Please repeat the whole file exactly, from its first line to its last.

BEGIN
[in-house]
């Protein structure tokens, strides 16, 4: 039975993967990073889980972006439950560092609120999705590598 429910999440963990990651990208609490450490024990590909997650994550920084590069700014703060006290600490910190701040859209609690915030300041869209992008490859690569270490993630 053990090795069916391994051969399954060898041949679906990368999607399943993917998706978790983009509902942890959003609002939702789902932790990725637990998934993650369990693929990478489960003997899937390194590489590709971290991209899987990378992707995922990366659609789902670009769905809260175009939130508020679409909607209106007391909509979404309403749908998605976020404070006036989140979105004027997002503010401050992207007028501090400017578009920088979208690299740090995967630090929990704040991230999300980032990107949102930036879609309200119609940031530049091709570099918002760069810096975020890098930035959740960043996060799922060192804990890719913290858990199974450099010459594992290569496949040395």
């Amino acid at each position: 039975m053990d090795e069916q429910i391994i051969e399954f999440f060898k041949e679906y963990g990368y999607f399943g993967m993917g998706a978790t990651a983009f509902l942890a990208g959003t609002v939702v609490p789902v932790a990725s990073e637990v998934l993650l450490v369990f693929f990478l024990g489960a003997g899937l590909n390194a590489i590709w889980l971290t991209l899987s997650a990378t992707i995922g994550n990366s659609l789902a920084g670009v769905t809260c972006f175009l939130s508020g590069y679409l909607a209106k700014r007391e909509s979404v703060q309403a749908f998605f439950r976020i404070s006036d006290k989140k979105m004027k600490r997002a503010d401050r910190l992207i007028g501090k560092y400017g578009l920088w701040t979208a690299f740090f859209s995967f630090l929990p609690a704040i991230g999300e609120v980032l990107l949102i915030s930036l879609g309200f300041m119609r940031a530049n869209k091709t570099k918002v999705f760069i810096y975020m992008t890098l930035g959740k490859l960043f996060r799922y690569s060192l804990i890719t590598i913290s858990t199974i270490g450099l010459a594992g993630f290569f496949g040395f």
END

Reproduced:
[in-house]
């Protein structure tokens, strides 16, 4: 039975993967990073889980972006439950560092609120999705590598 429910999440963990990651990208609490450490024990590909997650994550920084590069700014703060006290600490910190701040859209609690915030300041869209992008490859690569270490993630 053990090795069916391994051969399954060898041949679906990368999607399943993917998706978790983009509902942890959003609002939702789902932790990725637990998934993650369990693929990478489960003997899937390194590489590709971290991209899987990378992707995922990366659609789902670009769905809260175009939130508020679409909607209106007391909509979404309403749908998605976020404070006036989140979105004027997002503010401050992207007028501090400017578009920088979208690299740090995967630090929990704040991230999300980032990107949102930036879609309200119609940031530049091709570099918002760069810096975020890098930035959740960043996060799922060192804990890719913290858990199974450099010459594992290569496949040395």
């Amino acid at each position: 039975m053990d090795e069916q429910i391994i051969e399954f999440f060898k041949e679906y963990g990368y999607f399943g993967m993917g998706a978790t990651a983009f509902l942890a990208g959003t609002v939702v609490p789902v932790a990725s990073e637990v998934l993650l450490v369990f693929f990478l024990g489960a003997g899937l590909n390194a590489i590709w889980l971290t991209l899987s997650a990378t992707i995922g994550n990366s659609l789902a920084g670009v769905t809260c972006f175009l939130s508020g590069y679409l909607a209106k700014r007391e909509s979404v703060q309403a749908f998605f439950r976020i404070s006036d006290k989140k979105m004027k600490r997002a503010d401050r910190l992207i007028g501090k560092y400017g578009l920088w701040t979208a690299f740090f859209s995967f630090l929990p609690a704040i991230g999300e609120v980032l990107l949102i915030s930036l879609g309200f300041m119609r940031a530049n869209k091709t570099k918002v999705f760069i810096y975020m992008t890098l930035g959740k490859l960043f996060r799922y690569s060192l804990i890719t590598i913290s858990t199974i270490g450099l010459a594992g993630f290569f496949g040395f």